Moreover, when it became certain that the UN would not approve a second resolution, one that authorized the use of force against Iraq, the U.S. (acting jointly with Britain and Spain) withdrew its draft of the second resolution from the UN Security Council. Why? Because Britain's Lord Goldsmith warned, "if the sponsors of the U.S.-UK draft resolution sought a vote at the council and failed to get it, serious doubts would be cast on the legality of military action against Iraq."
After withdrawing the second resolution, the Bush/Cheney regime made the following argument: because resolution 1441 "decided that Iraq has been and remains in material breach of all relevant resolutions," the U.S. already possessed the authority to use force. This argument was blatantly false, especially because it is up to the UN Security Council, not individual members, "to decide whether and how to enforce its resolutions." [John Burroughs and Nicole Deller, "The United Nations Charter and the Invasion of Iraq," Neo-Conned Again pp. 368-69]
Such slimy behavior fooled almost nobody in the world except a large number of Americans, including Americans in the news media. Which explained why the UN Secretary General, Kofi Annan, called the Bush/Cheney regime's subsequent invasion of Iraq "illegal." In fact, as the Nuremberg War Crimes Tribunal put it (in the wake of Nazi Germany's defeat), "To initiate a war of aggression" is "the supreme international crime."
Lesser war crimes by the Bush/Cheney regime already had been committed. As the Guardian reported, "Evidence of prisoner abuse and possible war crimes at Guantanamo Bay reached the highest level of the Bush administration as early as autumn 2002, but Donald Rumsfeld, the defense secretary, chose to do nothing about it." ["Bush team 'knew of abuse' at Guantanamo," Sept. 13, 2004] The paper also reported, "The secret 'special access program' facilitating much of the mistreatment, widely held to have contravened the Geneva convention, was established following a direct order from the president." [Ibid]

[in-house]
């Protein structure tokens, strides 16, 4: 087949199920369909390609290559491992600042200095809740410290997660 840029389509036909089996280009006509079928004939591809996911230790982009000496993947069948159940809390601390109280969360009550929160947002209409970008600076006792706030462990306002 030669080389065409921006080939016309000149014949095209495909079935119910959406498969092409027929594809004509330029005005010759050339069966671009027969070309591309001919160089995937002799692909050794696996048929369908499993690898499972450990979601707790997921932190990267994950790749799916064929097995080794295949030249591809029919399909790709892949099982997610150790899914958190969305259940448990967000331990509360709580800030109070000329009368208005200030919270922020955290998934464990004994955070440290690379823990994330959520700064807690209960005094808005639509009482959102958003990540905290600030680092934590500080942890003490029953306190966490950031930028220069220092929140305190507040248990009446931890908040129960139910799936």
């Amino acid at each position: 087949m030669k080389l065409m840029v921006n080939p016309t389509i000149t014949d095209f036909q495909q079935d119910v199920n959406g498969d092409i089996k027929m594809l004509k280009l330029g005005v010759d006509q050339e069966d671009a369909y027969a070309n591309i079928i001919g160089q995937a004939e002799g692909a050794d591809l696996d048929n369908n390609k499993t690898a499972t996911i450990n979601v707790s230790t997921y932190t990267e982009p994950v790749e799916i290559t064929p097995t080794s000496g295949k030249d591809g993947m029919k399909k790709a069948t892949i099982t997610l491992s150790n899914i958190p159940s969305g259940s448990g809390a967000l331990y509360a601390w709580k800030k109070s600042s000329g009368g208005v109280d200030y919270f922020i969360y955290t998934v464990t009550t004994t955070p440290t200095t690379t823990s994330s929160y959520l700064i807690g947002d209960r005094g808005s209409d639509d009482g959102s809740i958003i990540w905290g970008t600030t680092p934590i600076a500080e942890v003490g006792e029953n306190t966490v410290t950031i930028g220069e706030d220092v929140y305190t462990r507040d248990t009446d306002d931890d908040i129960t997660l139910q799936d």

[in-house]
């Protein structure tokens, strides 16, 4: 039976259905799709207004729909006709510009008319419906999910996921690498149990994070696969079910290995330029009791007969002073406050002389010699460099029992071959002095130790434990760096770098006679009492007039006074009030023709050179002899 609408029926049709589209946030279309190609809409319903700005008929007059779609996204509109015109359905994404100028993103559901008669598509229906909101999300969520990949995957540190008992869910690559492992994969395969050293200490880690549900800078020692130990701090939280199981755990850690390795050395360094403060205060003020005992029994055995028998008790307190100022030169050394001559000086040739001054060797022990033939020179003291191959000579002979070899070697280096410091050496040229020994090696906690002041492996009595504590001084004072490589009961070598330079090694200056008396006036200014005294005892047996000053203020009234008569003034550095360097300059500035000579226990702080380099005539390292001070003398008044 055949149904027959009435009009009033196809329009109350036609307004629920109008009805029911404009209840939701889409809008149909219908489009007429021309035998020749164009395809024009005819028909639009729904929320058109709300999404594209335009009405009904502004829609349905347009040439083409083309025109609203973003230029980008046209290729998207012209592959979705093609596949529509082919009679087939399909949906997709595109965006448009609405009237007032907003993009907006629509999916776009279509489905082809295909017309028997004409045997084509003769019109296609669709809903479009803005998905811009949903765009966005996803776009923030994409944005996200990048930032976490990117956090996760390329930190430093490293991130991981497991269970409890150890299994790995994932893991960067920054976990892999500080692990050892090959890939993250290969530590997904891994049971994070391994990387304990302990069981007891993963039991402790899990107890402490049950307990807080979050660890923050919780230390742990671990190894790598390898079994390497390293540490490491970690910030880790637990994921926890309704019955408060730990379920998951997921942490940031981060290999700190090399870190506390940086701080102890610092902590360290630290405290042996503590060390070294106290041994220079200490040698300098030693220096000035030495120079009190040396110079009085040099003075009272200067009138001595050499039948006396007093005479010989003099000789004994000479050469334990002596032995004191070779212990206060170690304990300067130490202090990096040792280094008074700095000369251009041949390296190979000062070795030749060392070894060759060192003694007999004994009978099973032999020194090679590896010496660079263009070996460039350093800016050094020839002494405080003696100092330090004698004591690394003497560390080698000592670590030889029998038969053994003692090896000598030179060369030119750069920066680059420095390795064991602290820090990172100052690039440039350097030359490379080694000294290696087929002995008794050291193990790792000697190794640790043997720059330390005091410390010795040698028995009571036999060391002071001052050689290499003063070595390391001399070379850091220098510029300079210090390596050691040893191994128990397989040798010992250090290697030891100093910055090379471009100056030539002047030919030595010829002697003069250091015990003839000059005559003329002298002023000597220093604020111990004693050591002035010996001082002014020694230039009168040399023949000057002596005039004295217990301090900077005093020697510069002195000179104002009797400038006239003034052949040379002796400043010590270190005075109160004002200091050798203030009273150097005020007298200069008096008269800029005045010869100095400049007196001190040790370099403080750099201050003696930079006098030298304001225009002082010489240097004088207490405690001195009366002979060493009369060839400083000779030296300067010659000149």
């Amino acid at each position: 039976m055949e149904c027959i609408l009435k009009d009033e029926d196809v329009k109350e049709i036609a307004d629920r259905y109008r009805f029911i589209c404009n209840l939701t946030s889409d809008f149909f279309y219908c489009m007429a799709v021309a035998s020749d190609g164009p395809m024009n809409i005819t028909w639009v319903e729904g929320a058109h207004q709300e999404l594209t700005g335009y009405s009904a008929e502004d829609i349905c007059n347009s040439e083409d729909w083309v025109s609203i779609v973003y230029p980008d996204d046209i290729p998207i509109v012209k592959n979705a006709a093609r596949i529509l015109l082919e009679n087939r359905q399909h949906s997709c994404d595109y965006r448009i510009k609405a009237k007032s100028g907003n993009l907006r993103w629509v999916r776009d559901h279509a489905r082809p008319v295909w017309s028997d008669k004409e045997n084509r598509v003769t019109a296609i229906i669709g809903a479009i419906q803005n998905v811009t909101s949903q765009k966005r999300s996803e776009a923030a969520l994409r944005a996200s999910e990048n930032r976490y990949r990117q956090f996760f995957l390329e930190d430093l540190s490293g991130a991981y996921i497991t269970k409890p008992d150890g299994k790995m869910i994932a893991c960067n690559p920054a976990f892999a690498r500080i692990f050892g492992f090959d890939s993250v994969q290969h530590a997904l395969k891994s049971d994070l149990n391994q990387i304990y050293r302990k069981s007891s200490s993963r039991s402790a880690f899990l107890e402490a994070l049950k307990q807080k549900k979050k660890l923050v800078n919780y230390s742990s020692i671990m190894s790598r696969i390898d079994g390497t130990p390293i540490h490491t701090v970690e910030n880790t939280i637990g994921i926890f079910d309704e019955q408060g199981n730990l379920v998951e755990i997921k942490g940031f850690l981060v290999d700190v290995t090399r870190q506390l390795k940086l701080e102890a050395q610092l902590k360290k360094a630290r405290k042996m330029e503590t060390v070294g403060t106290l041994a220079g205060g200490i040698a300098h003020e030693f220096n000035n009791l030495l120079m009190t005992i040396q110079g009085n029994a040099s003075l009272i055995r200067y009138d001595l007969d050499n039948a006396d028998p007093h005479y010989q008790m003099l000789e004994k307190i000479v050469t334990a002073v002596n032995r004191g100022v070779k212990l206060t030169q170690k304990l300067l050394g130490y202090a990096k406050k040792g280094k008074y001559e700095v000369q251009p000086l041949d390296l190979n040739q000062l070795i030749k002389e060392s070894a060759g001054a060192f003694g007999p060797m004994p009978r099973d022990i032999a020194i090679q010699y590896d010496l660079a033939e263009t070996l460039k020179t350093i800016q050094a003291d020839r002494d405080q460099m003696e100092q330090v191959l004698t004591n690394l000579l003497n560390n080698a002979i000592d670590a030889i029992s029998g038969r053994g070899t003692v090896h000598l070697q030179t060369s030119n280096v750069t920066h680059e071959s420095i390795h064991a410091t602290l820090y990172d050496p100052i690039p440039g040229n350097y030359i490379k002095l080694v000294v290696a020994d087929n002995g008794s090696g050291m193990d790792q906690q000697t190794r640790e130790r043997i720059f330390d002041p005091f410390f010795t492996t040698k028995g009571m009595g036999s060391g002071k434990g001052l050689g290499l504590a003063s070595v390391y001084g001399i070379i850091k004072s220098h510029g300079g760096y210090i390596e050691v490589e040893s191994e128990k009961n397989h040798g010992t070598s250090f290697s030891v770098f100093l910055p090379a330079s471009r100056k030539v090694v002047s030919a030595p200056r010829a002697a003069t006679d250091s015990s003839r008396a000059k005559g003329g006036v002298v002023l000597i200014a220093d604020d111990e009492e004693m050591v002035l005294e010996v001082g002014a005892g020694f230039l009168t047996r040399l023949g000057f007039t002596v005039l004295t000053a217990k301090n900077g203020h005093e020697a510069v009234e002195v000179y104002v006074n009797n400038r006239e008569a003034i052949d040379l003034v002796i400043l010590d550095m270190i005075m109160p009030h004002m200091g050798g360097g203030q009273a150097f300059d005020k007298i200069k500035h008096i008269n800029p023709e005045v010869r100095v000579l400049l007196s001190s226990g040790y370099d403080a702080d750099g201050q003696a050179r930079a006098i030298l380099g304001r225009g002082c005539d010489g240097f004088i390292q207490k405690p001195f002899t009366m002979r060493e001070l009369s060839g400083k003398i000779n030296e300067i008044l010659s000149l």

The criminal rot from Guantanamo was "eventually transferred wholesale" to Abu Ghraib prison in Iraq, where subsequent revelations of prisoner torture there by U.S. soldiers irreparably dishonored the United States in the eyes of the world. Writing in the 27 June 2007 issue of the New Yorker, Seymour Hersh notes a May 2004 meeting, during which Army Major General Antonio M. Taguba informed Defense Secretary Rumsfeld, Paul Wolfowitz and others about the torture of prisoners occurring at Abu Ghraib. Taguba "described a naked detainee lying on the wet floor, handcuffed, with an interrogator shoving things up his rectum, and said, 'That's not abuse. That's torture.'"
According to Hersh, General Craddock and Vice-Admiral Timothy Keating, the director of the Joint Staff of the J.C.S., were e-mailed a summary of the Abu Ghraib abuses in January 2004. Thus, Rumsfeld appears to have lied when, "in his appearances before the Senate and the House Armed Services Committees on May 7th, [he] claimed to have had no idea of the extensive abuse." [Hersh, New Yorker 27 June 2007] Only when the scandal became public, did the regime's cover-up fall apart.
Yet, the crimes continue. According to Human Rights Watch, "In the past five years the administration has authorized torture and other abusive interrogation techniques, "disappeared" dozens of suspected terrorists into secret prisons, twisted domestic law to permit indefinite detention without charge of persons suspected of links to terrorism, and confined hundreds at Guantanamo Bay without charge while denying them information about the basis for their detention and meaningful opportunity to contest it. The administration has sought to exempt its actions from court oversight." [Human Rights Watch, "United States," World Report 2007]